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Nonsmooth Optimization Algorithms

Quasidifferentiable and Codifferentiable Optimization
  • Vladimir F. Dem’yanov
  • Georgios E. Stavroulakis
  • Ludmila N. Polyakova
  • Panagiotis D. Panagiotopoulos
Chapter
  • 134 Downloads
Part of the Nonconvex Optimization and Its Applications book series (NOIA, volume 10)

Abstract

Quasidifferentiable and codifferentiable optimization algorithms are based on gradientlike, descent, iterative techniques whereas gradient information is replaced by the setvalued quasidifferential or the codifferential. Then the steepest descent finding subproblems are appropriately replaced by quadratic programming subproblems with a polyhedral approximation of the aforementioned set—valued quantities. Since supergradients (resp. hyperdifferentials) pose a combinatorial problem in the descent direction finding subproblem, which can effectively be treated after making the polyhedral approximation by repeated solution of a number of similar subproblems or simply by solving one of them (supergradient—like technique), the basic methods used are the ones of hypodifferential optimization. These techniques will be described in the sequel (for more details we refer to [3], [9], [5]). It should be mentioned here that first order quasidifferential and codifferential optimization schemes treat more effectively, in a correct way vertical branches of laws and boundary conditions in mechanical problems, or equivalently, the nonsmoothness of the respective potentials. If at a neighbourhood of the solution the problem is essentially smooth, i.e. the solution lies far away from a point of nondifferentiability, classical methods of nonlinear computational mechanics (e.g. Newton—type methods and its derivates) can be used for the refinement of the accuracy and for speeding up the rate of convergence. Nevertheless if multiple points of nondifferentiability (cusps) have to be passed along a given loading path the general methods presented here must be used (see also Chapter 8).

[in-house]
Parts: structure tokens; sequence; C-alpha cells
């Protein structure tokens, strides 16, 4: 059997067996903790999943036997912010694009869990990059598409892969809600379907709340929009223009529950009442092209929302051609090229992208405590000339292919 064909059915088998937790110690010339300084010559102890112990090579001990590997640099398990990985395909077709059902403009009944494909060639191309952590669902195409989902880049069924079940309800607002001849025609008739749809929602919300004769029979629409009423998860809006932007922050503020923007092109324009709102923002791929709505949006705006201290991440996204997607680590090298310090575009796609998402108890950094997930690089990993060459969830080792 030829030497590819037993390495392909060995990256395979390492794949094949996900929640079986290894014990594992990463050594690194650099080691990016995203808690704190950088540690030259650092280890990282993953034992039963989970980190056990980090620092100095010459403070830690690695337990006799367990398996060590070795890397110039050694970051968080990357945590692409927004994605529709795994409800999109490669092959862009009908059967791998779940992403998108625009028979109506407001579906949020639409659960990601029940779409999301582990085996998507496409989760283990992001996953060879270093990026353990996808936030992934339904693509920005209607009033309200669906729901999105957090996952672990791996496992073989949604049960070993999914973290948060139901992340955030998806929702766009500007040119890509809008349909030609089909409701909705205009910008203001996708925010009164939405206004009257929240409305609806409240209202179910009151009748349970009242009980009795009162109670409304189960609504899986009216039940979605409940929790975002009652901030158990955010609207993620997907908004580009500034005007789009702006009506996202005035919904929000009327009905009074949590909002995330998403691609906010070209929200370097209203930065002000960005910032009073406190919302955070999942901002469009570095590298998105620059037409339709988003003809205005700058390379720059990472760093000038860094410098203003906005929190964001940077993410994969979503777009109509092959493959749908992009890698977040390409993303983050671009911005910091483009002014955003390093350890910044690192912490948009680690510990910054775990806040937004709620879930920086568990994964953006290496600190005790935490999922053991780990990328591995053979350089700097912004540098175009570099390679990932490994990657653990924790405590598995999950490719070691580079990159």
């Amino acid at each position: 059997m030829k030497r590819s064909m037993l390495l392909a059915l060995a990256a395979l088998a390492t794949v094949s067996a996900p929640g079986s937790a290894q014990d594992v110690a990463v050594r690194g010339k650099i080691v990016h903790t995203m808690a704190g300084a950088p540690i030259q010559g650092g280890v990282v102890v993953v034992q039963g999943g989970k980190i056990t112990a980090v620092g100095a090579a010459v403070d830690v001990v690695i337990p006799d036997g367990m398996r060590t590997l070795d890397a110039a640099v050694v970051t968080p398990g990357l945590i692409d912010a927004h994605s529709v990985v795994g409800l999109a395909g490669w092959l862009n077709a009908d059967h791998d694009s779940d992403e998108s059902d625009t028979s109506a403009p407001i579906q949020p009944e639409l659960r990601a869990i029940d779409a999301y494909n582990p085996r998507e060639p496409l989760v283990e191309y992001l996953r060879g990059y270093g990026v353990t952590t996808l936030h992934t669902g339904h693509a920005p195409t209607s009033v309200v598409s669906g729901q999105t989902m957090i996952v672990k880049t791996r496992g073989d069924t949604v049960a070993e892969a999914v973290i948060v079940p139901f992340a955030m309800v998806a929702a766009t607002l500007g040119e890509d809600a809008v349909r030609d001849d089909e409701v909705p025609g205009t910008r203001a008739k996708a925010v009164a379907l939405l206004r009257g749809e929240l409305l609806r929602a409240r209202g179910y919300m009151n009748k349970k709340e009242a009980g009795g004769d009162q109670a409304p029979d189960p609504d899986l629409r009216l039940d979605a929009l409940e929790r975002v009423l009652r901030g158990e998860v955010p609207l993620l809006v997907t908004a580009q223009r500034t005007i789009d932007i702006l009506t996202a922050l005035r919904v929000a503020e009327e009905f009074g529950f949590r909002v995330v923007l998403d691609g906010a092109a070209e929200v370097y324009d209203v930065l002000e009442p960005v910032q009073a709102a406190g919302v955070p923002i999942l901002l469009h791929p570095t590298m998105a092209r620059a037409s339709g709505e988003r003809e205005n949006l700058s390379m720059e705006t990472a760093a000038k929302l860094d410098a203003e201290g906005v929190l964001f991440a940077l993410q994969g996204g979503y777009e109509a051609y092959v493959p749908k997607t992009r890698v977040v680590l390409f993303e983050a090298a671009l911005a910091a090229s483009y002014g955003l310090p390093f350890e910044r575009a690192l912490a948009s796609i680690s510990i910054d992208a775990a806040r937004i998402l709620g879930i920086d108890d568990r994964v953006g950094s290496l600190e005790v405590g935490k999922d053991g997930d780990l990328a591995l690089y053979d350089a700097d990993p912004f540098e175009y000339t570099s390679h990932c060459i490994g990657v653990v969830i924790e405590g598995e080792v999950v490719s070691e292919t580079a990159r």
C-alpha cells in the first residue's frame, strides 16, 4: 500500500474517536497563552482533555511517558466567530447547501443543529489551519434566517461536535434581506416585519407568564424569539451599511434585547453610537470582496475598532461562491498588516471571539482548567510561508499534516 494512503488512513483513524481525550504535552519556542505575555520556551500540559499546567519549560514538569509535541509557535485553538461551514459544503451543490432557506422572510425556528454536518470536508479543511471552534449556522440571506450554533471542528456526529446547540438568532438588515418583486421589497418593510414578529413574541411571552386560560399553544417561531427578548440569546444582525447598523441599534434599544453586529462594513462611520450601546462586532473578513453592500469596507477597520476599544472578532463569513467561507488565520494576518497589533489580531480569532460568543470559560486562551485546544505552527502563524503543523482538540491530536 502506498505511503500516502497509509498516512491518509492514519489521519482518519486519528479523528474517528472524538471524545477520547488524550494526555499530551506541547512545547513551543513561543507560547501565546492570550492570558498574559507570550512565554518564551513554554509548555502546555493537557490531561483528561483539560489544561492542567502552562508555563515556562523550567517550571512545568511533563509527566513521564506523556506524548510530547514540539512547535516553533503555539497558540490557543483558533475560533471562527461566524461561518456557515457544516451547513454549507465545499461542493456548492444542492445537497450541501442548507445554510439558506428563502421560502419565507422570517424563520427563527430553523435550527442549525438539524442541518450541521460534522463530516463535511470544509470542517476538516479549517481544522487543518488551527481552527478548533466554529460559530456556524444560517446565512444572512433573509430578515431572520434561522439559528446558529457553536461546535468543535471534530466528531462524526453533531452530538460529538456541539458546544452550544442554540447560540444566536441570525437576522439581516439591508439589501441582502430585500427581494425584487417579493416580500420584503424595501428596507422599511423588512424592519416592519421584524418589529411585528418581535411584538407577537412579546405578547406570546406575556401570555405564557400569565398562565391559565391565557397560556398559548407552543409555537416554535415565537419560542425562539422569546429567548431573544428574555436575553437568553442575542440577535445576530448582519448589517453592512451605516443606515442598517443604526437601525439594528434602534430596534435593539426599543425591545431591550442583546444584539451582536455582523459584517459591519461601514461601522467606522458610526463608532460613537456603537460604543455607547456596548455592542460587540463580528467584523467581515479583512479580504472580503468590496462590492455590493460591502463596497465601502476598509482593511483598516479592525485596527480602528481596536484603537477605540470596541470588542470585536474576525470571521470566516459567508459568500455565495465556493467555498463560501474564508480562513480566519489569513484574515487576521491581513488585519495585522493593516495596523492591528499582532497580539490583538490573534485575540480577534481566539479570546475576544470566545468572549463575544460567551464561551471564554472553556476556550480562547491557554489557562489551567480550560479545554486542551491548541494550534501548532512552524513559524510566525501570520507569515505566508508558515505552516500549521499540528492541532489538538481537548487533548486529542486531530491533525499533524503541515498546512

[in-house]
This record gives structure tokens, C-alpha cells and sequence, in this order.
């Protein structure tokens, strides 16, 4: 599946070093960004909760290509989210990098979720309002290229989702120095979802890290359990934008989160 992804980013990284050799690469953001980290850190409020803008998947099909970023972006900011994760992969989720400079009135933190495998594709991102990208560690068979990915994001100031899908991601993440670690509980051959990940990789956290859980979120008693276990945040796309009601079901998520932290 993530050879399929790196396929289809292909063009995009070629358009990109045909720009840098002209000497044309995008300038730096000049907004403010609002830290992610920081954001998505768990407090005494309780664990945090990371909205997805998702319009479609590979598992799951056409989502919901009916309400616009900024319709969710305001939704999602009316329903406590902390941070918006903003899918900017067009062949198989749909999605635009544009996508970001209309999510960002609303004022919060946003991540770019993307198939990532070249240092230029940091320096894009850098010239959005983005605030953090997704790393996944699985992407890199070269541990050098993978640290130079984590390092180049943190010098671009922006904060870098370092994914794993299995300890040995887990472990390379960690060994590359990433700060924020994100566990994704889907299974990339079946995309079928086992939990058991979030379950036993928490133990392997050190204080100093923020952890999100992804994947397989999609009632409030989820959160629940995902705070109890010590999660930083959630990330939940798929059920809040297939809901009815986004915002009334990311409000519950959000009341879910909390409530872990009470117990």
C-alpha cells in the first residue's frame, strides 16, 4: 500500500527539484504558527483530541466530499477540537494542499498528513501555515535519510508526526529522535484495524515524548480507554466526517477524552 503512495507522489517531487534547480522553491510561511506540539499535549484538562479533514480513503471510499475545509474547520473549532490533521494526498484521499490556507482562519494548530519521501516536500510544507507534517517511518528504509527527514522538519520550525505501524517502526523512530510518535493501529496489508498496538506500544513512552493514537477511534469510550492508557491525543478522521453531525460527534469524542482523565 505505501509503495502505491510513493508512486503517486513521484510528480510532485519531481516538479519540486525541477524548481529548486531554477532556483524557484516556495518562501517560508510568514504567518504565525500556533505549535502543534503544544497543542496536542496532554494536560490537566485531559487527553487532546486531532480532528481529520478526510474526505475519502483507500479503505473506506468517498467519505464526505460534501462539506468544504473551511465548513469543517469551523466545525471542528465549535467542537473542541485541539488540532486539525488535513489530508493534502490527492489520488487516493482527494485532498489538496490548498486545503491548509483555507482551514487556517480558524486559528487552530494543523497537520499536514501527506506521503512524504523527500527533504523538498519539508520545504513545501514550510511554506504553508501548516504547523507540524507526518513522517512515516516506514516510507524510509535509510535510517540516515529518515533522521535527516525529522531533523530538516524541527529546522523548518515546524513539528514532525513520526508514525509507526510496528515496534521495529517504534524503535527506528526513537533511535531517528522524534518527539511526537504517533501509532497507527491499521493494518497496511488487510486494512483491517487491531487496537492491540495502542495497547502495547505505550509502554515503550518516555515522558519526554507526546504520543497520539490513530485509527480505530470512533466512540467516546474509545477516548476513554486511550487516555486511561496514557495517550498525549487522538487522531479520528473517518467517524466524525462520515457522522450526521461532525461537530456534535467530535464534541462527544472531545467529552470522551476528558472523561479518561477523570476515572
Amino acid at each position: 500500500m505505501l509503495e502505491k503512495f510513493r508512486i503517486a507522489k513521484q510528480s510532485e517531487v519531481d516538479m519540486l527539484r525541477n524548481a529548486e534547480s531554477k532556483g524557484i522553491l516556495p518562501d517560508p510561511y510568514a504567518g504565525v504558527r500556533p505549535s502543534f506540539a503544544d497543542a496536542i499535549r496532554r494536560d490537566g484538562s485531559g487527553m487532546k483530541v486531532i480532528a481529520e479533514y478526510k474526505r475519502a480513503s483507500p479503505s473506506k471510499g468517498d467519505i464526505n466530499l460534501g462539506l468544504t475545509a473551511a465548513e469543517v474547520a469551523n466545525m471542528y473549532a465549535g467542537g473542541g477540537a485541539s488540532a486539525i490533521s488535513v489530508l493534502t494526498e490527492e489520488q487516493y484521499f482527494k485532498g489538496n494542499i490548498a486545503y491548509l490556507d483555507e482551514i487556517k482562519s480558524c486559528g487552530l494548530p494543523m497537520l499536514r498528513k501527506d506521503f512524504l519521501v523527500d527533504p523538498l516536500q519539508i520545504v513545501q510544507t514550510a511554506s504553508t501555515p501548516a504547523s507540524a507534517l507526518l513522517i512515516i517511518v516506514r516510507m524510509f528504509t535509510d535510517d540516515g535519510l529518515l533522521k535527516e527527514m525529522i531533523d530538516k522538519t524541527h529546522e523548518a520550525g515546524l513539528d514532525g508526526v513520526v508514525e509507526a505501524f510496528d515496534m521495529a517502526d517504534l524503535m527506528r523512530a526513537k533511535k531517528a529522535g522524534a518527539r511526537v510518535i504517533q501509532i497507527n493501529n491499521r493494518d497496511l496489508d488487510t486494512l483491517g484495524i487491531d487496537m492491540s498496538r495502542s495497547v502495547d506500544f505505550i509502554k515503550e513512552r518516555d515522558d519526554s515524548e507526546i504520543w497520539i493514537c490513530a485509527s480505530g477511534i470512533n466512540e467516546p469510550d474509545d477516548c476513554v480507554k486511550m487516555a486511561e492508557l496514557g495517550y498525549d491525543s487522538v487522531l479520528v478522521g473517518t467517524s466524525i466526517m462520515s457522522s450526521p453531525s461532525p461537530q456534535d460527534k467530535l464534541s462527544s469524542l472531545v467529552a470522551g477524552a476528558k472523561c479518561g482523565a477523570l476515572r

Keywords

Convex Function Regularity Condition Descent Direction Exact Penalty Exact Penalty Function 
These keywords were added by machine and not by the authors. This process is experimental and the keywords may be updated as the learning algorithm improves.

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Copyright information

© Springer Science+Business Media Dordrecht 1996

Authors and Affiliations

  • Vladimir F. Dem’yanov
    • 1
  • Georgios E. Stavroulakis
    • 2
  • Ludmila N. Polyakova
    • 1
  • Panagiotis D. Panagiotopoulos
    • 3
    • 4
  1. 1.Department of MathematicsSt. Petersburg State UniversitySt. PetersburgRussia
  2. 2.Lehr- und Forschungsgebiet für Mechanik; Lehrstuhl C für MathematikRWTHAachenGermany
  3. 3.Department of Civil EngineeringAristotle UniversityThessalonikiGreece
  4. 4.Faculty of Mathematics and PhysicsRWTHAachenGermany

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